SC: Loops 2 and 3 were business as usual. The conditions on loop 2 were horrendous. The mud was unbelievable at that point and I battled to get through it as quickly as I could. Due to the rain the sand coulee had filled up and instead of a wide creek that had been jumpable, it was now 15-20 feet across. Luckily, before I took the plunge, I noticed a detour around it. After that, the coulee was under about 4-5 inches of water with no way around. I finished loop 2 right about where I wanted to be, changed socks, grabbed my ipod and headed back out. Early on in the 3rd loop I tried something different. I decided I wasn’t going to fight the mud and my mantra became, “Don’t fight the mud, just go with the flow.” On the downhills, that’s literally what I did, went with the flow. I started staying in the middle of the trail where leaves had been pushed from the sides of the trail by other runners trying to avoid the mud. This helped me from sinking too far and from picking to much up on my shoes. On the uphills I used other people’s tracks to mitigate how much I sank. On the downs, I went with the flow. That got me through the third loop, and with half the race done I was well under under 12 hrs. I realized at that point that sub-24 was out. I was feeling the added work of plowing the mud and knew I needed to slow down to make sure I had enough energy to get me to the finish. Plus, the temps were dropping, and the freezing rain was starting.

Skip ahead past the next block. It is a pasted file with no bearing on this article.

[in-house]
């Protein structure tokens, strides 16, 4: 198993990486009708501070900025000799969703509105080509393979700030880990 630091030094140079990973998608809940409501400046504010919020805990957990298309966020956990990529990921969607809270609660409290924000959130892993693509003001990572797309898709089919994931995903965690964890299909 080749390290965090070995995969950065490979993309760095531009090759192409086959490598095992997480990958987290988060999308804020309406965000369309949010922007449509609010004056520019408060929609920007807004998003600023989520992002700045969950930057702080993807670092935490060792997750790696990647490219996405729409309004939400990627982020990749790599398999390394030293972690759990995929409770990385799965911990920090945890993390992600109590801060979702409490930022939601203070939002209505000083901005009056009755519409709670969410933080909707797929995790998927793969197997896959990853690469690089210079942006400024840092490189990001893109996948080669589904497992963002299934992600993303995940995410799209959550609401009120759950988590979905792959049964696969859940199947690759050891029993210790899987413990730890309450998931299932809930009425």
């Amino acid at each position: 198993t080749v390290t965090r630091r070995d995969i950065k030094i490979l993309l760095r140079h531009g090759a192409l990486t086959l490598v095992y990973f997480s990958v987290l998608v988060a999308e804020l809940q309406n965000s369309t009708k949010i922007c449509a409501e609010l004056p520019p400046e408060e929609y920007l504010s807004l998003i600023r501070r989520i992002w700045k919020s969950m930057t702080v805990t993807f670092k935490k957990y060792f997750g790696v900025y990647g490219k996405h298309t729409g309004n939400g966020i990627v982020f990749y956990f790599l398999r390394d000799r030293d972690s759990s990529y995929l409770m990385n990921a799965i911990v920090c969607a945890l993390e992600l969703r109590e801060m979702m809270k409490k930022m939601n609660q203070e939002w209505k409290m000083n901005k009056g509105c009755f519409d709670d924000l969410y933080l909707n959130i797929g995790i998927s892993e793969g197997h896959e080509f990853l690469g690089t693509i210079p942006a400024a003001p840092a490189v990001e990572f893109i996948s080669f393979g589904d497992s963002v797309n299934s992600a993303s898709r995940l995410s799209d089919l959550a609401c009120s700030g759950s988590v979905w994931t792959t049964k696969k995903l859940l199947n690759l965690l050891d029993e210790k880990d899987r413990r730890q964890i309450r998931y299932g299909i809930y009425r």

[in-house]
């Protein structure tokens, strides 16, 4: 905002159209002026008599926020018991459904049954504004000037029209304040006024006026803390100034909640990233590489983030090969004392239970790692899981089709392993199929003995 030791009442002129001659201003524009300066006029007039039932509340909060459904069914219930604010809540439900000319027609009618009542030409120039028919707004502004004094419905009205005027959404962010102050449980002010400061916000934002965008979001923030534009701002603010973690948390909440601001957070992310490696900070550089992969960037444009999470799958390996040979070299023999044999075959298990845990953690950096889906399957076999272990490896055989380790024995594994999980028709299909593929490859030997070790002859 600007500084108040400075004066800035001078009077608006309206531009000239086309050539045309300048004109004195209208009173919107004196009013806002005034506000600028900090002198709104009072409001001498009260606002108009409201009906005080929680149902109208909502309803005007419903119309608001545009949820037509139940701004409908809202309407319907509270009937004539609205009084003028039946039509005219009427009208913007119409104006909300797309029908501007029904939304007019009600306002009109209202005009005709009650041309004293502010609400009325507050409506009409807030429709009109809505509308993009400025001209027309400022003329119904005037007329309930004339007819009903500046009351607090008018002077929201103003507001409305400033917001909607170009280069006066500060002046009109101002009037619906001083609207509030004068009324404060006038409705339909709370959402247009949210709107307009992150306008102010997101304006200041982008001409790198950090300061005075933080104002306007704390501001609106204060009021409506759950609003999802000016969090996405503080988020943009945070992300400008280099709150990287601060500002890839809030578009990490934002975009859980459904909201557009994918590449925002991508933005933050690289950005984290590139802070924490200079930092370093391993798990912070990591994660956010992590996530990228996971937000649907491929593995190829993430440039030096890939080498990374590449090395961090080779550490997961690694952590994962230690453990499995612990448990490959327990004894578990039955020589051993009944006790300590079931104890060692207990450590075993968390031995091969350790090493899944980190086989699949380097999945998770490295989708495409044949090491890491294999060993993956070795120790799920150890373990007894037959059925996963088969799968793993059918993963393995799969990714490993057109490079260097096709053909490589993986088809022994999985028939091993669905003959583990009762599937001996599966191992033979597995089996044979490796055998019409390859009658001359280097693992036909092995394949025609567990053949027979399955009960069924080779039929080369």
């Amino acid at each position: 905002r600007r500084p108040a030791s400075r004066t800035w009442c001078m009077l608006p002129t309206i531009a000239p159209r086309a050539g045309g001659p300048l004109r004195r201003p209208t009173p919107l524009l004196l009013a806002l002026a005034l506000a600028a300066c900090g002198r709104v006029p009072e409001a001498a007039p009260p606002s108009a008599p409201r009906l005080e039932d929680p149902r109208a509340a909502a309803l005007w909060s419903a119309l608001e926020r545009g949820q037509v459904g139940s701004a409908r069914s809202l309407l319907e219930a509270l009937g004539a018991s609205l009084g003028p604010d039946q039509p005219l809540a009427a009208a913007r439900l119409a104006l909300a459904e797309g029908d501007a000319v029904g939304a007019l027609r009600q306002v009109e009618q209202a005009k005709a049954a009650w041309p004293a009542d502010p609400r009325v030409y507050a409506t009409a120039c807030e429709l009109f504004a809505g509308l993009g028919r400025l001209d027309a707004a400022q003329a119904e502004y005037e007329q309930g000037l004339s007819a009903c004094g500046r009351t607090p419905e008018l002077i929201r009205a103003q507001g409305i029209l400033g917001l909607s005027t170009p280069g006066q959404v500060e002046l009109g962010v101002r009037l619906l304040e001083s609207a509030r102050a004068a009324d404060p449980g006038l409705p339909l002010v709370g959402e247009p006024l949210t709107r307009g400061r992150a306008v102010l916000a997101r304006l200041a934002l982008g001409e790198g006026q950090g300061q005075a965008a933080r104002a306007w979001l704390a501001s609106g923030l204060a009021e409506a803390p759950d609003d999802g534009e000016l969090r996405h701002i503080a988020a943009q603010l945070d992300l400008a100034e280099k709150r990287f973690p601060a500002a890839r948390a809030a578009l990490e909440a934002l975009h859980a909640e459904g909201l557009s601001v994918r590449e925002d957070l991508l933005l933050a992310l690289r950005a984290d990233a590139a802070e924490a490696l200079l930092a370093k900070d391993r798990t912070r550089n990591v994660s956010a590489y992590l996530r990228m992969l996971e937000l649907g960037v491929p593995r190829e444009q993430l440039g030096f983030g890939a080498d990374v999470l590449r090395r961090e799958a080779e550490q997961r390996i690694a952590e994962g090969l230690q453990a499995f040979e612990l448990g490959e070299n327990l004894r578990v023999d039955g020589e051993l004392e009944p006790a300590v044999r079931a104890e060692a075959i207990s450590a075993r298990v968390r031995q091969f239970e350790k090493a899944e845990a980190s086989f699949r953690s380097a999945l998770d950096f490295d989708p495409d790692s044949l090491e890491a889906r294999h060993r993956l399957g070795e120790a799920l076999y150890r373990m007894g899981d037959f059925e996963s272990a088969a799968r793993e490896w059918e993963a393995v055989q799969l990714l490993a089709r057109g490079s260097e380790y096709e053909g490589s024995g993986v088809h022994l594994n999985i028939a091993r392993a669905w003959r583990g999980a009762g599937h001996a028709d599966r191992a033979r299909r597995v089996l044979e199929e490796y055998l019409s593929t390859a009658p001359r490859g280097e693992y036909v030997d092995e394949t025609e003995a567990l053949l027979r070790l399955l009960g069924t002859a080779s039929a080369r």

Loop 4 is when the weather started to get interesting. After AS 1 the freezing rain turned to snow. Then just before the last climb and descent into AS 2 the thundersnow started. I spent a good hour struggling with the idea that if the weather got much worse, they might stop the race. I finally came to grips with that idea and decided I was going to keep pushing until I finished, or someone stopped me. I was starting to get sleepy too. Coffee and Coke helped get me from AS to AS. I came in to the start/finish just before the 50-milers took off and went right into the warming hut for a wardrobe change and to pick up my pacer. I spent a little more time there than planned but I wanted to get myself warmed up a little before heading back out.